A genome wide approach to identify factors asociated with vancomycin non-susceptibility in Staphylococus aureus

Shurko, James Frederick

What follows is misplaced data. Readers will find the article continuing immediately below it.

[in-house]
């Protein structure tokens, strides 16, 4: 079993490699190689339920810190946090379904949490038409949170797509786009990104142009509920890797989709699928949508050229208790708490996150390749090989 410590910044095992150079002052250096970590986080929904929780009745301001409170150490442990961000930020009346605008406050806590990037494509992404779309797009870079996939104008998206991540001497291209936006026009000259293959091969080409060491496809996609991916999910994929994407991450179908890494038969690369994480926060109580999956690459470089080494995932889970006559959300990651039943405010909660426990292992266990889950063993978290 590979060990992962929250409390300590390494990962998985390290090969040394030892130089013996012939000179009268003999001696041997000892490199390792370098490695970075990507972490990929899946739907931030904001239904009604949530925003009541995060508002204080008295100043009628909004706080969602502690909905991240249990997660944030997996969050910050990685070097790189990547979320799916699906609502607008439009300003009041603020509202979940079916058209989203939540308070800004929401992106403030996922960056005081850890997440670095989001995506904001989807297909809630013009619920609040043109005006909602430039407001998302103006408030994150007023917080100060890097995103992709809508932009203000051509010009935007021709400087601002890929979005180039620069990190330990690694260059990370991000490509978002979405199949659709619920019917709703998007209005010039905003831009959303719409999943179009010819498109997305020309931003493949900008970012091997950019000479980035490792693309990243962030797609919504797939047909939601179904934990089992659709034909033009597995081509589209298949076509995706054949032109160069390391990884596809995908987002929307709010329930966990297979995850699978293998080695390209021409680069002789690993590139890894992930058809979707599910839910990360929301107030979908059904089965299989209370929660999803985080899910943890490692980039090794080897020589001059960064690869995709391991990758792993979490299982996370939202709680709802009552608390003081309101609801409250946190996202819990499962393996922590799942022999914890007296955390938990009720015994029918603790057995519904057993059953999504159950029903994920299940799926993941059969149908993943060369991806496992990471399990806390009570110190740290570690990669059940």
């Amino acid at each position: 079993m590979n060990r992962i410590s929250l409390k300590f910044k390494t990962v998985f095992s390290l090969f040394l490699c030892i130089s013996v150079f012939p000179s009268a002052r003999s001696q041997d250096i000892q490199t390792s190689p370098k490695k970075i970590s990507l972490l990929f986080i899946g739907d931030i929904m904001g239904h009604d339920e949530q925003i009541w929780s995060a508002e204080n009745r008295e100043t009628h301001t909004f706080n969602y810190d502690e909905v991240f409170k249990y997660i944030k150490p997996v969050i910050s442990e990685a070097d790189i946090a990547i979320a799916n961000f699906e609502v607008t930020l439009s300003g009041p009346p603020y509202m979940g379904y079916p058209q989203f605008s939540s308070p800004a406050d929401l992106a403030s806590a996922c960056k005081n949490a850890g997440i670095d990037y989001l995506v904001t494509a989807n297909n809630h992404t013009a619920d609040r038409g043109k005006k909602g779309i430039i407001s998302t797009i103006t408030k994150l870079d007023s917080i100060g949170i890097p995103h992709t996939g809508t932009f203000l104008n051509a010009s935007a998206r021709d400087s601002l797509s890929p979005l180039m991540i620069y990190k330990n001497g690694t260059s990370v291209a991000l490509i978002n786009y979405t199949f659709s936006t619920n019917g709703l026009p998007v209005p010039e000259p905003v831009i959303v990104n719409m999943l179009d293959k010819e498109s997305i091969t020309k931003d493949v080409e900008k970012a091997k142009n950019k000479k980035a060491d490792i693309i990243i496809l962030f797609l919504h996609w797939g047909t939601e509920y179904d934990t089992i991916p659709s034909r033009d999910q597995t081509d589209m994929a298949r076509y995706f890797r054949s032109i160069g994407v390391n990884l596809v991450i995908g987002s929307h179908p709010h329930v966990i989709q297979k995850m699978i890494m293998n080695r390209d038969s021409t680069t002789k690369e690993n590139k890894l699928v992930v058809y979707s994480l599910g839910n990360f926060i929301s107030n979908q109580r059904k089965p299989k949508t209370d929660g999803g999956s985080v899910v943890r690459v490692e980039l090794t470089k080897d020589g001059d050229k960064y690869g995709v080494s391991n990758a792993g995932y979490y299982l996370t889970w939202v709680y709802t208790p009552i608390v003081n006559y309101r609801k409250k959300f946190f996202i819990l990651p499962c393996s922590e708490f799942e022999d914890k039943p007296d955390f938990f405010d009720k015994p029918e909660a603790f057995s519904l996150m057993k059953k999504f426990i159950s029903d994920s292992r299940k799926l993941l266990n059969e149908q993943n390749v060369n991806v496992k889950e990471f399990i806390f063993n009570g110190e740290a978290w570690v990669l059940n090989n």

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Vancomycin (VAN) represents the standard of care in the treatment of Methicillin-Resistant S. aureus (MRSA) infections and widespread use has driven antimicrobial resistance. While fully resistant S. aureus strains have been identified, vancomycin-intermediate S. aureus (VISA) and heterogeneous vancomycin-intermediate susceptible S.aureus (hVISA) strains which contain resistant subpopulations despite appearing susceptible, are more common. These strains are associated with poorer outcomes including persistent infections or prolonged bacteremia. Because hVISA can be challenging to identify, prevalence is unclear and varies significantly as currently reported. Identifying the prevalence of hVISA is vital to understanding the clinical impact of these infections. Further, whole genome sequencing (WGS) offers a tool to identify factors such as multi locus sequence types (MLSTs) or single nucleotide polymorphisms (SNPs) that may aid in identifying or predicting the presence of hVISA. This study therefore utilized a stepwise phenotypic approach to elucidate the prevalence of hVISA among a collection of clinical isolates derived from hospitals in the states of Texas and California and employed WGS to identify MLSTs and SNPs associated with hVISA. VAN E-tests, VAN impregnated BHI agar and population analysis profile-area under the curve tests were used to identify the prevalence of hVISA in a collection of 320 clinical isolates. Additionally, a subset of these isolates underwent WGS to identify MLSTs while their genomes were compared to the reference (N315) to identify SNPs. The overall prevalence of hVISA in this study was 3% and was most common among isolates with an MIC of 2µg/mL. The predominant MLST among hVISA isolates was ST5, contributing to 70% of the isolates. Further, by comparing hVISA to VSSA isolates matched by year, location, MIC and MLST, we identified SNPs in four candidate genes that were exclusive to hVISA. Finally, a phylogenetic analysis demonstrated the heterogeneity of isolates displaying the hVISA phenotype. While this study highlights the complex and multifactorial nature of hVISA, it does provide insight into its prevalence and factors that may provide utility while identifying these infections. These tools may aid in identifying patients suffering from hVISA infections and allow clinicians to make more rapid and informed decisions during treatment.